July 17, 2007
One prisoner's reaction to Bush's commutation of Libby's prison term
I recently received an e-mail and letter entitled "Page from a Prison Diary," which set forth one prisoner's reaction to President Bush's decision to commute entirely Scooter Libby's prison term. The text of this "diary entry" is set forth below (and is reprinted here with the author's permission):
PAGE FROM A PRISON DIARY
July 4, 2007
The decision of King George the Dubyah to "fix" the 30 month sentence of his good friend Scooter Libby just came down. It must be nice to have such forgiving padres in high places. Justice for just us! Too bad us commoners must actually abide by the law, no matter how strict, repressive and draconian. Our cases were found to be "reasonable" recently by all 12 Circuit Court of Appeals in the country specifically because each of our respective judges adhered to the U.S. Sentencing Guidelines, which were also used to sentence Mr. Libby. Every federal court in the land has held that any sentence meted out according to the Guidelines can't be "excessive" by virtue of the fact that it does conform to Congressional legislation via the Guidelines.
Most people in prison feel like Libby got a raw deal, which is normal when you deal with the feds. Almost every person that deals with the feds gets shafted in one way or another. It's just what the feds do. Prior to coming to prison 30 months would have been unthinkable, now I eat lunch with guys who have been given 30 years or more on little more than the word of a jailhouse snitch, to save his own ass and a "Nifonged" prosecutor. Our system will devour you if you have little or no money. Our Criminal Justice "system" is truly "criminal" in every sense of the word. Why worry about the law when Dubyah says, "Don't do the time if you a friend a mine!" "All animals are equal, some are just more equal than others" is a fitting testament to our biased system of judicial mine fields, fine tuned for maximum harm (to some).
America is a great country but do we really want to lead the rest of the entire planet in locking up millions of our citizens, many times with questionable suspect charges and slanted courts? A similar thing happened many years ago in ancient Rome when Tacitus wrote in his diary, "Rome (and the U.S.) shall suffer now from its laws as it hither to forth suffered from its vices."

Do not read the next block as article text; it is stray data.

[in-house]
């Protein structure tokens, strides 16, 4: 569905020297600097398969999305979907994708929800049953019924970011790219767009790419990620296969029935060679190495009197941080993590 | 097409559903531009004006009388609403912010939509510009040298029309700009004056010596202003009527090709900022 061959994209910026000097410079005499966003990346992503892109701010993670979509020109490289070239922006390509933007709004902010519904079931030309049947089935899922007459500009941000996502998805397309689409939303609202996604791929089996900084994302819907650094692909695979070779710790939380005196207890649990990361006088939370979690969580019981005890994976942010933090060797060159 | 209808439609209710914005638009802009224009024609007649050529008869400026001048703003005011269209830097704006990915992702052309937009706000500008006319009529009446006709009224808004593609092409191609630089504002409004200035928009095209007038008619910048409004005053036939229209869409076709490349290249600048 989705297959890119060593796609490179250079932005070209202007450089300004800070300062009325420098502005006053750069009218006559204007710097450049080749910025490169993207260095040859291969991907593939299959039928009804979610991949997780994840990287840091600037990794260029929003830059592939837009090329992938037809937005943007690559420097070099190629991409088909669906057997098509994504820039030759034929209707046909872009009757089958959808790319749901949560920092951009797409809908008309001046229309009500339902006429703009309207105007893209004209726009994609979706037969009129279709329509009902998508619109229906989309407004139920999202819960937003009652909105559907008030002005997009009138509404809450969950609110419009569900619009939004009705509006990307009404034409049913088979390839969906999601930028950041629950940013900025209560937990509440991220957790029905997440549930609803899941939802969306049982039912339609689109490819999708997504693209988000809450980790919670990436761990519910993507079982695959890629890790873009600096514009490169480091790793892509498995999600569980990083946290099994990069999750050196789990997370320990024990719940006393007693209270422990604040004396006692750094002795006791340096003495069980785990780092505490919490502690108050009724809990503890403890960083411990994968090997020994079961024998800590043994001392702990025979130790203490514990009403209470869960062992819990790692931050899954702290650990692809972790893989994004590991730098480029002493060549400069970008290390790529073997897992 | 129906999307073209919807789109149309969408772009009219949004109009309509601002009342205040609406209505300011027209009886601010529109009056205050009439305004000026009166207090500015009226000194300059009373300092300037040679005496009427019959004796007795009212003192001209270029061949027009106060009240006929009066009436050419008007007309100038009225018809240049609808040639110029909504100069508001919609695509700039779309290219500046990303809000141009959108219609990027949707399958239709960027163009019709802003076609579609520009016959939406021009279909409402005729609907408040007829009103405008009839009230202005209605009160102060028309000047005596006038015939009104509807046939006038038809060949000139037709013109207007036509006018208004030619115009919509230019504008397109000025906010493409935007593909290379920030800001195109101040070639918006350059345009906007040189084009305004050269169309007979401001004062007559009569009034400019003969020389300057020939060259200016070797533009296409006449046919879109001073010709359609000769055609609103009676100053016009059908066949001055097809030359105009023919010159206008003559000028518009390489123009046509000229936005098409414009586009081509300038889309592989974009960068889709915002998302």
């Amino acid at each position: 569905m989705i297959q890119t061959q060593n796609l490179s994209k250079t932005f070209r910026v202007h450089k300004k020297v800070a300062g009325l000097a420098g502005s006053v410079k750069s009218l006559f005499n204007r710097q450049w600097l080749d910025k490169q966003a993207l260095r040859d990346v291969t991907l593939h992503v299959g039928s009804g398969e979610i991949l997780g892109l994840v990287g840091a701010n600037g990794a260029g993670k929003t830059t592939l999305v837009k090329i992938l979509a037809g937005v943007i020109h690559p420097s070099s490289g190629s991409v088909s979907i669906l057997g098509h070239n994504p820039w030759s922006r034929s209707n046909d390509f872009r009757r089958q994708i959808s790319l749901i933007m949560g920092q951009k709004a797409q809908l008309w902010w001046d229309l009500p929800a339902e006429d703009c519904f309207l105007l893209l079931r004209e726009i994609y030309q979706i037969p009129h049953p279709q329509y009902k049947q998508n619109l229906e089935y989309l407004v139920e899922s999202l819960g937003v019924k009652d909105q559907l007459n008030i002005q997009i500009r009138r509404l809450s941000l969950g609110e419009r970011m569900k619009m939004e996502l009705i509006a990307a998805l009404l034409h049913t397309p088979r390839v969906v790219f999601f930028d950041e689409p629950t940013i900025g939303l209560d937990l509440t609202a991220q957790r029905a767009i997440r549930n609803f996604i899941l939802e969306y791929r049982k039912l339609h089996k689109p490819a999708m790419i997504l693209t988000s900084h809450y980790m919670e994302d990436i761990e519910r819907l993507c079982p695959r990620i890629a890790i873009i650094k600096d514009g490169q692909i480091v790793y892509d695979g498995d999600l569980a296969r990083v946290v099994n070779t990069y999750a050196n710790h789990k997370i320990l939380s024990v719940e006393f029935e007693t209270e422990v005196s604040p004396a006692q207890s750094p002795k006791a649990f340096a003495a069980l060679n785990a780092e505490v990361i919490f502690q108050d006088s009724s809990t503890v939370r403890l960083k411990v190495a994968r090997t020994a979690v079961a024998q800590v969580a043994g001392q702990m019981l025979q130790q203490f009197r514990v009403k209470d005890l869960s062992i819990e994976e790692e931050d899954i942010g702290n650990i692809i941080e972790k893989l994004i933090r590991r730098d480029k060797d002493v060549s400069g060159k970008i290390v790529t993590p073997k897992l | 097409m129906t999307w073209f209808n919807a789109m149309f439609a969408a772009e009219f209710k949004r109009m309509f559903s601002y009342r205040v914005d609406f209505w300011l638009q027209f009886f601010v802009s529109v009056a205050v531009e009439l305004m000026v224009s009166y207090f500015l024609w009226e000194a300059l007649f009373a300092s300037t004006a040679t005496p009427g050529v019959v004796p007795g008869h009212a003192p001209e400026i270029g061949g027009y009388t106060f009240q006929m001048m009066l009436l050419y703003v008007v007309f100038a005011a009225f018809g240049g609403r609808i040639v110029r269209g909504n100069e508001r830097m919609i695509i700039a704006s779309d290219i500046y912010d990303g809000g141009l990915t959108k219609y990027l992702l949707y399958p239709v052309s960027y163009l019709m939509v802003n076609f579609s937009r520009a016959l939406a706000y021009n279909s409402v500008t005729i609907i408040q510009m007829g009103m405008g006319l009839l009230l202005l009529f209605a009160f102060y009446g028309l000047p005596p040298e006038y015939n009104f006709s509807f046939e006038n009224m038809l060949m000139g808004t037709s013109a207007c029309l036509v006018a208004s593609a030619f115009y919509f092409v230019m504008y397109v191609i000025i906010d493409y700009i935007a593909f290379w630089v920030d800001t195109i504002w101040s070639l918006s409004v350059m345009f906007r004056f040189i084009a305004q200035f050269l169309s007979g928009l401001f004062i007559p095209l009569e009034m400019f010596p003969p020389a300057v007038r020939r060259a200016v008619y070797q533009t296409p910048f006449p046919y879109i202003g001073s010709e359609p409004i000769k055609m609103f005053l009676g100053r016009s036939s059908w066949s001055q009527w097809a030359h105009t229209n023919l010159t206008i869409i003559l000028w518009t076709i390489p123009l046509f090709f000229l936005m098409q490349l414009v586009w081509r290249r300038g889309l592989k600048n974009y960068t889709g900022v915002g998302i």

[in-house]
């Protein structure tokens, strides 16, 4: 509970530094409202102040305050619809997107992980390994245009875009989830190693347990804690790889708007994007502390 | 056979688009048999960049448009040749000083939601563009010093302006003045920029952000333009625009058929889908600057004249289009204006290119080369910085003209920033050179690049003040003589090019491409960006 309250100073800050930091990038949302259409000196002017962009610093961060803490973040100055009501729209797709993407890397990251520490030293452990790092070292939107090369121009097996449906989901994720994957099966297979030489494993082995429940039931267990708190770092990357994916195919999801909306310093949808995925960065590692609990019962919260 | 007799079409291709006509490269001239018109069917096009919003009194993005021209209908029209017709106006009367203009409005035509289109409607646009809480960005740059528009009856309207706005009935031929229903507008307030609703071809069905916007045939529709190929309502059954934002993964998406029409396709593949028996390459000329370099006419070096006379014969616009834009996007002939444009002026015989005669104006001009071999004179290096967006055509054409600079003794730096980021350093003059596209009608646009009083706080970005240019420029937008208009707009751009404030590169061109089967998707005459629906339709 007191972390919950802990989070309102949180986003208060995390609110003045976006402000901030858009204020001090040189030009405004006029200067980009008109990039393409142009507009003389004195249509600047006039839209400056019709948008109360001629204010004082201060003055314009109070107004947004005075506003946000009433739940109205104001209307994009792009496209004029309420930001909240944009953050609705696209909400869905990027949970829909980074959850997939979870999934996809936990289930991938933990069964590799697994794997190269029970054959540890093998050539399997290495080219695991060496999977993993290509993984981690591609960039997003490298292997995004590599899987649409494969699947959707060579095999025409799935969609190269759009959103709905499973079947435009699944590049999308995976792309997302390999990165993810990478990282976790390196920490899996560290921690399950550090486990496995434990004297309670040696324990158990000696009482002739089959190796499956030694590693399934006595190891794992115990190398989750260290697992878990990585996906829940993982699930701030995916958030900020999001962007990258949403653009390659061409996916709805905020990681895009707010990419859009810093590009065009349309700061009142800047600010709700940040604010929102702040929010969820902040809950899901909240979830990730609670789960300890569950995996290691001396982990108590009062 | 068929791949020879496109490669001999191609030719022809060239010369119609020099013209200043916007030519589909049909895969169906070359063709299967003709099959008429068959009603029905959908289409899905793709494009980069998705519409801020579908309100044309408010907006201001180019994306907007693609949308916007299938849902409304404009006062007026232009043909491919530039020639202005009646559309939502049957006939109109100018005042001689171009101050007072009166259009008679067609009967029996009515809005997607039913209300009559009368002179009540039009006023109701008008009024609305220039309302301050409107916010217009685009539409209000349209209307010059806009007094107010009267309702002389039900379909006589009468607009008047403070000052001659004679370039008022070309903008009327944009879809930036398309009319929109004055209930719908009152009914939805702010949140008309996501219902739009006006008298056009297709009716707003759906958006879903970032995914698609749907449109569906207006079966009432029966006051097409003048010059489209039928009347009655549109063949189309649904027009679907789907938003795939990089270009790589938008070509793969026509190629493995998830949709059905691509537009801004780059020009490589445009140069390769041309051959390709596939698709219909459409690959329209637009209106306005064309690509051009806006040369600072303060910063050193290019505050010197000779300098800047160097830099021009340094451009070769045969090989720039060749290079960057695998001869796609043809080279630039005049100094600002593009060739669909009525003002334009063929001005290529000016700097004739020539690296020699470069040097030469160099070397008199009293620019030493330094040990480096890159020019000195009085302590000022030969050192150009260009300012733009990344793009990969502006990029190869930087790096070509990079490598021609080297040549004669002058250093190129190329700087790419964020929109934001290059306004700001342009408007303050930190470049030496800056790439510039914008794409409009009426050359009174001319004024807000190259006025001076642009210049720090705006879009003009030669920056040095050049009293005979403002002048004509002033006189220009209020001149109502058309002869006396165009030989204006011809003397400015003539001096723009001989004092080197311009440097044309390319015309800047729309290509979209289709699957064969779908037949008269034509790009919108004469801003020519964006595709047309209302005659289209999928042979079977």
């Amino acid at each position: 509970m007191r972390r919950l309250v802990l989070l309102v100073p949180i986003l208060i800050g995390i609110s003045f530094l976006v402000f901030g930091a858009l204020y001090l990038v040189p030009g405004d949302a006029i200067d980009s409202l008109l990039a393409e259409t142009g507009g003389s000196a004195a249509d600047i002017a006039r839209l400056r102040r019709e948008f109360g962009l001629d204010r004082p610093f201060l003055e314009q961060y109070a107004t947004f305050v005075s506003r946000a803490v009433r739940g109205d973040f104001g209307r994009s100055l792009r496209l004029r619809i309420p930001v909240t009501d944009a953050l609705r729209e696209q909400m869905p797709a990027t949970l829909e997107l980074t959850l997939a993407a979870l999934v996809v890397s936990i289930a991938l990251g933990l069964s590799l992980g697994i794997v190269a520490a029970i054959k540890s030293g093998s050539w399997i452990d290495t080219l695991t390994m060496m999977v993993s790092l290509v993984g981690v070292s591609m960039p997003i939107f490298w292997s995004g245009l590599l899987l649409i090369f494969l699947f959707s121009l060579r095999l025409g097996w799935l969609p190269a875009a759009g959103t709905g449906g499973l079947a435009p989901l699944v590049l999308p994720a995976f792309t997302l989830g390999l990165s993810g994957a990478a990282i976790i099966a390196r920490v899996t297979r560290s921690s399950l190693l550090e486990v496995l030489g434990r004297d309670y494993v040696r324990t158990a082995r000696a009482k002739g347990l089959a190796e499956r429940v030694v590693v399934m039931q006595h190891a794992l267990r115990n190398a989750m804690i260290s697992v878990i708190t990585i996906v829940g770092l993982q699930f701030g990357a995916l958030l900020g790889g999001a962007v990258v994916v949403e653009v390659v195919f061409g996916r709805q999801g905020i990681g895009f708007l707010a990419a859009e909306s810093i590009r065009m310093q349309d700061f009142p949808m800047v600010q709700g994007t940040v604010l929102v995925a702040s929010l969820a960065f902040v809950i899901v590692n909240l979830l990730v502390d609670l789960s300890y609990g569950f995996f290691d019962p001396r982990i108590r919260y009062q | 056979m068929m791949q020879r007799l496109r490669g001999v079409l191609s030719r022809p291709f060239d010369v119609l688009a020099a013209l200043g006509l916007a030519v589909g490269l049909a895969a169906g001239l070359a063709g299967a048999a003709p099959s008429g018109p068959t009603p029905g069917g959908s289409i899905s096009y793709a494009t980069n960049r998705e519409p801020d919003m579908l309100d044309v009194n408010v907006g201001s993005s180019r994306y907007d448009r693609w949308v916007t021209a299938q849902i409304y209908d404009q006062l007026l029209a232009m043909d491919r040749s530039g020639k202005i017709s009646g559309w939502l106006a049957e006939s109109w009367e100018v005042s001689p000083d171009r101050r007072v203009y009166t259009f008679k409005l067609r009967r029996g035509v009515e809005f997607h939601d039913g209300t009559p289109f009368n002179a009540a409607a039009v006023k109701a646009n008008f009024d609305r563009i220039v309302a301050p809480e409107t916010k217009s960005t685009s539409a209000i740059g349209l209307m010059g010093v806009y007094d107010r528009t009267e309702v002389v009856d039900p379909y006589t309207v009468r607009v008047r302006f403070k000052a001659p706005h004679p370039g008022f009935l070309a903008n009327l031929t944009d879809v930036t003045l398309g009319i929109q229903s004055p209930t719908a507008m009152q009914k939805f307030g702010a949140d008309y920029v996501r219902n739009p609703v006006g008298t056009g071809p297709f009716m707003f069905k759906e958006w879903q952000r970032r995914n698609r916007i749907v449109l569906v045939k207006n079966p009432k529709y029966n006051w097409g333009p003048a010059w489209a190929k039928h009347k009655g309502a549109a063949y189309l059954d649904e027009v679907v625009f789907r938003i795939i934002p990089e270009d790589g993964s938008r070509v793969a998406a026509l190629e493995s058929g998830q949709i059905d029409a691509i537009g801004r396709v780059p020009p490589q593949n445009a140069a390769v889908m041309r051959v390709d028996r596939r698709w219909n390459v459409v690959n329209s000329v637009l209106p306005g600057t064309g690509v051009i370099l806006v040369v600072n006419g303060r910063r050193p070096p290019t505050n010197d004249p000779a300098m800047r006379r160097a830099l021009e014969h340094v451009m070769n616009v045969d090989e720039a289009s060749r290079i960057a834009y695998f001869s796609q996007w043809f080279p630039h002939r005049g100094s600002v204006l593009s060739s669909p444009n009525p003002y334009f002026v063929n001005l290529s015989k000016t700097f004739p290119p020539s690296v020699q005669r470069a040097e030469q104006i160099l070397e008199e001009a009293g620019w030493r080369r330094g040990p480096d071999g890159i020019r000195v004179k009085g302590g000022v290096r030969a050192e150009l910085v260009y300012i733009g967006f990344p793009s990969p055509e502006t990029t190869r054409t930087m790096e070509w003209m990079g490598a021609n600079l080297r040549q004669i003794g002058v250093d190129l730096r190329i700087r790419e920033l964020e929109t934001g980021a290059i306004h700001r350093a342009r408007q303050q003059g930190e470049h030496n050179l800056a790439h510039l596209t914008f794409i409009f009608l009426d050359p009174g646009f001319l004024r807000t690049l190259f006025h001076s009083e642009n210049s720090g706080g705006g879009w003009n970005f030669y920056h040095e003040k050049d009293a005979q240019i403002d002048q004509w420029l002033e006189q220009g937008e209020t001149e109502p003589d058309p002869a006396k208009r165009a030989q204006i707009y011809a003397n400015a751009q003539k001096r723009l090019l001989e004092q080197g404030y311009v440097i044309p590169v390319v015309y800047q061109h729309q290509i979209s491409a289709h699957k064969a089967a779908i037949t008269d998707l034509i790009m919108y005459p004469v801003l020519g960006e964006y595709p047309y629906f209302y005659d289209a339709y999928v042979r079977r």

Regards form the other side,
July 17, 2007 at 05:56 PM | Permalink
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I'm less than sympathetic.
America is a great country but do we really want to lead the rest of the entire planet in locking up millions of our citizens, many times with questionable suspect charges and slanted courts?
Rule # 1 - Never overstate your case.
Rule # 2 - Don't worry about the other guy's case; present your own.
Posted by: Lokki | Jul 17, 2007 10:53:04 PM
What a sniveler. I did nine years in the federal system on an ecstasy case, and unless things have drastically changed in the last eight years, this guy is mostly hyperbole. The super vast amount of inmates in any federal prison are there because they belong there, and their sentences are just what they are because of the guidelines (Just as I belonged there for what I had done). In the prisons I was in (three federal correctional institutes) I met about five guys who were innocent (I mean, at least I was very confident they were innocent). This is out of like thousands of men I met. I met a number of men who also were excessively hammered at sentencing.
The Feds do not screw you; you screw yourself by breaking the law. That is as basic as one of Newton’s laws of physics.